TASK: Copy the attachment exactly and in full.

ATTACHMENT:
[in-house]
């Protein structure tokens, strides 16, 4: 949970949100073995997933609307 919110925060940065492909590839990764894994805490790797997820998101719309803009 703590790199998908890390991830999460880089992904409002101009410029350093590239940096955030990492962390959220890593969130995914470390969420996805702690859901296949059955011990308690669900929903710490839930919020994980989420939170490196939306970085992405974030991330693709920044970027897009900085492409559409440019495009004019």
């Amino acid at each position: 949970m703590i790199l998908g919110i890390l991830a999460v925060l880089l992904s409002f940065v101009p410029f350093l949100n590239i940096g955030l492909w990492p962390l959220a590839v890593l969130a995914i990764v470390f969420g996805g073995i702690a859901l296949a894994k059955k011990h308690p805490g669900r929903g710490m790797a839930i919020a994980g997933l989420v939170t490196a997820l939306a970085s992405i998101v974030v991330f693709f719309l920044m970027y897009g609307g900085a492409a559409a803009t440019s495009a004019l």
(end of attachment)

[in-house]
């Protein structure tokens, strides 16, 4: 949970949100073995997933609307 919110925060940065492909590839990764894994805490790797997820998101719309803009 703590790199998908890390991830999460880089992904409002101009410029350093590239940096955030990492962390959220890593969130995914470390969420996805702690859901296949059955011990308690669900929903710490839930919020994980989420939170490196939306970085992405974030991330693709920044970027897009900085492409559409440019495009004019």
């Amino acid at each position: 949970m703590i790199l998908g919110i890390l991830a999460v925060l880089l992904s409002f940065v101009p410029f350093l949100n590239i940096g955030l492909w990492p962390l959220a590839v890593l969130a995914i990764v470390f969420g996805g073995i702690a859901l296949a894994k059955k011990h308690p805490g669900r929903g710490m790797a839930i919020a994980g997933l989420v939170t490196a997820l939306a970085s992405i998101v974030v991330f693709f719309l920044m970027y897009g609307g900085a492409a559409a803009t440019s495009a004019l």